Lyng woman rides in memory of trailblazing Billie Fleming

Norfolk cyclists who are riding approximately the same route that Billie Fleming would have taken on

Norfolk cyclists who are riding approximately the same route that Billie Fleming would have taken on this day in 1938, pictured from left Gill Stead, Anna Buick, Alex Nichol, Sara Flatt and Angela Mason. Picture: MARK BULLIMORE

A group of women rode with a purpose as they took to two wheels in honour of a trailblazing cyclist.

Sara Flatt, her daughter Anna Buick and friend Alex Nichol joined a nationwide tribute to Billie Fleming.

Londoner Mrs Fleming, who died last year aged 100, still holds the record, set in 1938, for the most miles cycled in a year by a woman – a stunning 29,604 miles.

In her honour, a nationwide attempt started in January for women up and down the country to replicate Mrs Fleming's route. Each day, women have been riding the distance the legendary cyclist pedalled on that day in 1938, and they will continue until they have completed the record number of miles over 365 days.

Ms Flatt set off from her Lyng home on Monday morning, and together with Miss Buick and Miss Nichol covered 70 miles, taking in Fakenham, Cromer and Aylsham - three of the towns Mrs Fleming would have passed through 77 years ago on her year-long adventure.

The mum-of-two also organised an evening ride from Dereham Leisure Centre which saw her ride a 25-loop to Watton and back with friend Sarah Cooper, ticking off another two towns which featured on Mrs Fleming's route on June 29, 1938.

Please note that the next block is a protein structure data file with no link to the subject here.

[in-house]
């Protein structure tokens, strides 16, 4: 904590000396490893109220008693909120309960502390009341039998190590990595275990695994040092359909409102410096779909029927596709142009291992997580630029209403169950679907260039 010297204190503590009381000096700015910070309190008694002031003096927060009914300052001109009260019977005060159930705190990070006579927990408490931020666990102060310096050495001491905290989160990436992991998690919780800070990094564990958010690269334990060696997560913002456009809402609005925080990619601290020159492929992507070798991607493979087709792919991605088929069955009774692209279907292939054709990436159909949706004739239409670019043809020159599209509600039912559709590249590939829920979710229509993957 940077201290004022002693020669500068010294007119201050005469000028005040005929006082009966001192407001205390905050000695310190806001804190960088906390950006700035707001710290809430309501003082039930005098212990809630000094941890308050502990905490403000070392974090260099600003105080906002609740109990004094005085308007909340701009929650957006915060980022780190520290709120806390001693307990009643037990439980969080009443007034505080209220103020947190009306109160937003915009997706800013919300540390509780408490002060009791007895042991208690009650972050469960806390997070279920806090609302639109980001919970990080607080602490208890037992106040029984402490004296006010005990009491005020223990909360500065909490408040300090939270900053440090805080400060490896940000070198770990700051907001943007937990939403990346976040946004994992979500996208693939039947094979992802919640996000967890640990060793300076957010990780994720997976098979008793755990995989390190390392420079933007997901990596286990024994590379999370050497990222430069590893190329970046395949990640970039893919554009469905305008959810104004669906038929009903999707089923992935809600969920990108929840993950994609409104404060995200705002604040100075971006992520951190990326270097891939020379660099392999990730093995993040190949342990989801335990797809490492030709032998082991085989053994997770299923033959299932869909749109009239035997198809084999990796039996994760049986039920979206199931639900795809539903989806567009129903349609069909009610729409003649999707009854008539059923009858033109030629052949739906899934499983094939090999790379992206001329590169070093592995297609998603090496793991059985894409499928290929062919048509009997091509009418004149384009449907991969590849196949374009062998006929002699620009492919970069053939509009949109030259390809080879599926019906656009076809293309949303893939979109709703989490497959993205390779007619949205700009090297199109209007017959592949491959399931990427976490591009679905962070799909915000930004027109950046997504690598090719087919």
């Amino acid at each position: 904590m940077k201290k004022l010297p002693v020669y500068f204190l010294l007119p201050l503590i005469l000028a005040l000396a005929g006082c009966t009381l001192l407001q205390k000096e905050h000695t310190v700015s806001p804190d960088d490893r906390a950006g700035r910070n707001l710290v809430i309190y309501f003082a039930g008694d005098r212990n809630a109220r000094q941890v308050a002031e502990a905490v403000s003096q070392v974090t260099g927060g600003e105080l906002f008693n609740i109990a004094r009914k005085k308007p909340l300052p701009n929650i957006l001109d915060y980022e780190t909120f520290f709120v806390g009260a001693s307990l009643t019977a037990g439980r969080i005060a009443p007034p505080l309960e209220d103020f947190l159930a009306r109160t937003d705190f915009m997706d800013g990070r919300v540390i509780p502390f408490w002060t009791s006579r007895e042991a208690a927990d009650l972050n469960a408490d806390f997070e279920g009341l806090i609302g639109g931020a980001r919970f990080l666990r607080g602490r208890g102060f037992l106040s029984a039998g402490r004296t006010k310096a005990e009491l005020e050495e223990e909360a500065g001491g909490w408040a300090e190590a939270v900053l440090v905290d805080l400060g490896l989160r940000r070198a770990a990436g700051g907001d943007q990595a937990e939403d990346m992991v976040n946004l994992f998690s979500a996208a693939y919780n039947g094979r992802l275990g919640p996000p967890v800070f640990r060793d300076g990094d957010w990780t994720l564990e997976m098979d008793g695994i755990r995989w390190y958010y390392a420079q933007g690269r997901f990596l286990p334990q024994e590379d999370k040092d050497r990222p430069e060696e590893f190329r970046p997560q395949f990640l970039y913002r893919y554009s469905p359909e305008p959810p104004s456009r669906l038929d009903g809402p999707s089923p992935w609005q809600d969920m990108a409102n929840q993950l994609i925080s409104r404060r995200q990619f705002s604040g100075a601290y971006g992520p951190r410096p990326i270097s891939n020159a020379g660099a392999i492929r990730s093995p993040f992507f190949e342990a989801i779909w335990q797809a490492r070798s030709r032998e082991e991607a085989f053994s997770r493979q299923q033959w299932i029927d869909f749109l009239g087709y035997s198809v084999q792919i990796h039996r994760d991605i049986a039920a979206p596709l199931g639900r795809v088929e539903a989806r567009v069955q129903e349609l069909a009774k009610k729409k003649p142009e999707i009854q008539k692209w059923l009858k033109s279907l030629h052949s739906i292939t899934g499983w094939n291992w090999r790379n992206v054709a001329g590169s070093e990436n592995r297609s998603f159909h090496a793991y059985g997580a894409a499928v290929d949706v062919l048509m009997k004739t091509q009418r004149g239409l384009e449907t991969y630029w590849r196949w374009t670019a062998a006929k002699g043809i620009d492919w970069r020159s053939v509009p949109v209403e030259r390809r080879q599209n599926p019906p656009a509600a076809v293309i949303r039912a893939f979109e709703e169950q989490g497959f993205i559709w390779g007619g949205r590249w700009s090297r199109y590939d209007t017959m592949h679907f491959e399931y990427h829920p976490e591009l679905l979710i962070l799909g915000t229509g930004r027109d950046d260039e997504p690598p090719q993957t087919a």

Ms Flatt, who works as the regional events officer for British Cycling, said: 'We had a fantastic day, it was the best day I've had on the bike for ages. What made it so enjoyable was that we were riding with a purpose, we were actually doing something, it was linked to something, and it just added another dimension.'

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During their morning ride, the trio of Ms Flatt, Miss Buick and Miss Nichol met up with a group of women cyclists from Holt at High Kelling.

As they cycled, they reflected upon what it was like for Mrs Fleming, who was 24 at the time, to cycle an average of 81 miles a day in the pre-Second World War years.

'We take so much for granted these days and Billie took on such a serious challenge back in 1938,' said Ms Flatt. 'Even though it's not that long ago, the bike and clothes were very different.

'Would I ride 100 miles on a steel bike that was too big for me and in essentially normal clothes without all of the energy drinks, et cetera, that we get today?

'She did that on a bike that didn't fit her very well day in, day out. That was a really big achievement, and something very special.'

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